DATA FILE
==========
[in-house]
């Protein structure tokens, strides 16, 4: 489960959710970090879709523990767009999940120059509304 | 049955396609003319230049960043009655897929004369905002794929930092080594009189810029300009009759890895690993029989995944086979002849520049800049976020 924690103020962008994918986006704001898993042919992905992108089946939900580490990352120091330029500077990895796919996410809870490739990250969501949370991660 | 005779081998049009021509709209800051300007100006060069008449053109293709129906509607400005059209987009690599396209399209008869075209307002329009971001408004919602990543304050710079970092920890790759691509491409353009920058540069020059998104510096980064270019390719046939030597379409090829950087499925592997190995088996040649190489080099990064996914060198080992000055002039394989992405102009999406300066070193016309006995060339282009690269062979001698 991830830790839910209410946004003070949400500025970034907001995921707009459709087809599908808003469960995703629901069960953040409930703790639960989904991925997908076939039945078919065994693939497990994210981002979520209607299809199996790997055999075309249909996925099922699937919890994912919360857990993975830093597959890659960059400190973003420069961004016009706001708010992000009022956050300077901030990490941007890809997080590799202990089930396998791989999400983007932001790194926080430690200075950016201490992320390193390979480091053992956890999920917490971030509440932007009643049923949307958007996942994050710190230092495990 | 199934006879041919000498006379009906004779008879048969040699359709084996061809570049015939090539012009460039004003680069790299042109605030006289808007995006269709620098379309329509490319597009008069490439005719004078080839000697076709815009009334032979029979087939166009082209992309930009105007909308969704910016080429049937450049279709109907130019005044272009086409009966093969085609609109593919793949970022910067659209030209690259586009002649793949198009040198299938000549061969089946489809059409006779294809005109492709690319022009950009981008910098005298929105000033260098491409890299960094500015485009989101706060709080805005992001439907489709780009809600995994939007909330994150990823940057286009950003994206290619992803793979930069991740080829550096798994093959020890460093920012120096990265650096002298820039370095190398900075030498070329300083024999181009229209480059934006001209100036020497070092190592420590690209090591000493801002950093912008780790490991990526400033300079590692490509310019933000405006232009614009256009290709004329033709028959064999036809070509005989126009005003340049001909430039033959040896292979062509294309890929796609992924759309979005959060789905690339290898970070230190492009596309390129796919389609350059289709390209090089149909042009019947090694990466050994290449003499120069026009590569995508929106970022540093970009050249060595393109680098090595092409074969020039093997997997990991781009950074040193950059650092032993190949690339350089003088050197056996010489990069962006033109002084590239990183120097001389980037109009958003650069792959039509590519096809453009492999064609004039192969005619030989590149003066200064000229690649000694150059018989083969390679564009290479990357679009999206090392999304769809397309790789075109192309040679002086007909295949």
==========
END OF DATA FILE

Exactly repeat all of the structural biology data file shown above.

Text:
[in-house]
């Protein structure tokens, strides 16, 4: 489960959710970090879709523990767009999940120059509304 | 049955396609003319230049960043009655897929004369905002794929930092080594009189810029300009009759890895690993029989995944086979002849520049800049976020 924690103020962008994918986006704001898993042919992905992108089946939900580490990352120091330029500077990895796919996410809870490739990250969501949370991660 | 005779081998049009021509709209800051300007100006060069008449053109293709129906509607400005059209987009690599396209399209008869075209307002329009971001408004919602990543304050710079970092920890790759691509491409353009920058540069020059998104510096980064270019390719046939030597379409090829950087499925592997190995088996040649190489080099990064996914060198080992000055002039394989992405102009999406300066070193016309006995060339282009690269062979001698 991830830790839910209410946004003070949400500025970034907001995921707009459709087809599908808003469960995703629901069960953040409930703790639960989904991925997908076939039945078919065994693939497990994210981002979520209607299809199996790997055999075309249909996925099922699937919890994912919360857990993975830093597959890659960059400190973003420069961004016009706001708010992000009022956050300077901030990490941007890809997080590799202990089930396998791989999400983007932001790194926080430690200075950016201490992320390193390979480091053992956890999920917490971030509440932007009643049923949307958007996942994050710190230092495990 | 199934006879041919000498006379009906004779008879048969040699359709084996061809570049015939090539012009460039004003680069790299042109605030006289808007995006269709620098379309329509490319597009008069490439005719004078080839000697076709815009009334032979029979087939166009082209992309930009105007909308969704910016080429049937450049279709109907130019005044272009086409009966093969085609609109593919793949970022910067659209030209690259586009002649793949198009040198299938000549061969089946489809059409006779294809005109492709690319022009950009981008910098005298929105000033260098491409890299960094500015485009989101706060709080805005992001439907489709780009809600995994939007909330994150990823940057286009950003994206290619992803793979930069991740080829550096798994093959020890460093920012120096990265650096002298820039370095190398900075030498070329300083024999181009229209480059934006001209100036020497070092190592420590690209090591000493801002950093912008780790490991990526400033300079590692490509310019933000405006232009614009256009290709004329033709028959064999036809070509005989126009005003340049001909430039033959040896292979062509294309890929796609992924759309979005959060789905690339290898970070230190492009596309390129796919389609350059289709390209090089149909042009019947090694990466050994290449003499120069026009590569995508929106970022540093970009050249060595393109680098090595092409074969020039093997997997990991781009950074040193950059650092032993190949690339350089003088050197056996010489990069962006033109002084590239990183120097001389980037109009958003650069792959039509590519096809453009492999064609004039192969005619030989590149003066200064000229690649000694150059018989083969390679564009290479990357679009999206090392999304769809397309790789075109192309040679002086007909295949």